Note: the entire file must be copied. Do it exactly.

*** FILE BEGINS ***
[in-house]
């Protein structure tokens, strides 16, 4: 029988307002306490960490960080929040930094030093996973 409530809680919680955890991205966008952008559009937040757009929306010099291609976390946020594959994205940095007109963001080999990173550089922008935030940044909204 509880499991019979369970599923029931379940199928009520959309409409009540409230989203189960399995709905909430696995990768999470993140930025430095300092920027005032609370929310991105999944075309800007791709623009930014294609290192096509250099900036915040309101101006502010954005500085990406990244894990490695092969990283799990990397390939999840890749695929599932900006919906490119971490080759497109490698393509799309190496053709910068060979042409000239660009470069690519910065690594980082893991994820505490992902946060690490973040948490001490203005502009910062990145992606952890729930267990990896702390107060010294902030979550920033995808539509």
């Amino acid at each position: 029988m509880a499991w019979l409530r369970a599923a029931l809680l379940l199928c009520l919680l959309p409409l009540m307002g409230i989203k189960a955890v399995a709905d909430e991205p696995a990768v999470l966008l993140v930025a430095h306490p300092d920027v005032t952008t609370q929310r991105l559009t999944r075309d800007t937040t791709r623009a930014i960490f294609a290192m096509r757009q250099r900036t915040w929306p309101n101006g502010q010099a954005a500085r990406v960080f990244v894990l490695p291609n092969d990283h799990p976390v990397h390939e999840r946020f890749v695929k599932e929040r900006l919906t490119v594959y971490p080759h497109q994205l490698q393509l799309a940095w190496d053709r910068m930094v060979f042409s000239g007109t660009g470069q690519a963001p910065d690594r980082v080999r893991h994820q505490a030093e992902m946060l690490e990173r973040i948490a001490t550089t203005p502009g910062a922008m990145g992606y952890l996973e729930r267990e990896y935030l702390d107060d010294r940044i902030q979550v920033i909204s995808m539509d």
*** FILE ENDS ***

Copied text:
[in-house]
């Protein structure tokens, strides 16, 4: 029988307002306490960490960080929040930094030093996973 409530809680919680955890991205966008952008559009937040757009929306010099291609976390946020594959994205940095007109963001080999990173550089922008935030940044909204 509880499991019979369970599923029931379940199928009520959309409409009540409230989203189960399995709905909430696995990768999470993140930025430095300092920027005032609370929310991105999944075309800007791709623009930014294609290192096509250099900036915040309101101006502010954005500085990406990244894990490695092969990283799990990397390939999840890749695929599932900006919906490119971490080759497109490698393509799309190496053709910068060979042409000239660009470069690519910065690594980082893991994820505490992902946060690490973040948490001490203005502009910062990145992606952890729930267990990896702390107060010294902030979550920033995808539509």
């Amino acid at each position: 029988m509880a499991w019979l409530r369970a599923a029931l809680l379940l199928c009520l919680l959309p409409l009540m307002g409230i989203k189960a955890v399995a709905d909430e991205p696995a990768v999470l966008l993140v930025a430095h306490p300092d920027v005032t952008t609370q929310r991105l559009t999944r075309d800007t937040t791709r623009a930014i960490f294609a290192m096509r757009q250099r900036t915040w929306p309101n101006g502010q010099a954005a500085r990406v960080f990244v894990l490695p291609n092969d990283h799990p976390v990397h390939e999840r946020f890749v695929k599932e929040r900006l919906t490119v594959y971490p080759h497109q994205l490698q393509l799309a940095w190496d053709r910068m930094v060979f042409s000239g007109t660009g470069q690519a963001p910065d690594r980082v080999r893991h994820q505490a030093e992902m946060l690490e990173r973040i948490a001490t550089t203005p502009g910062a922008m990145g992606y952890l996973e729930r267990e990896y935030l702390d107060d010294r940044i902030q979550v920033i909204s995808m539509d």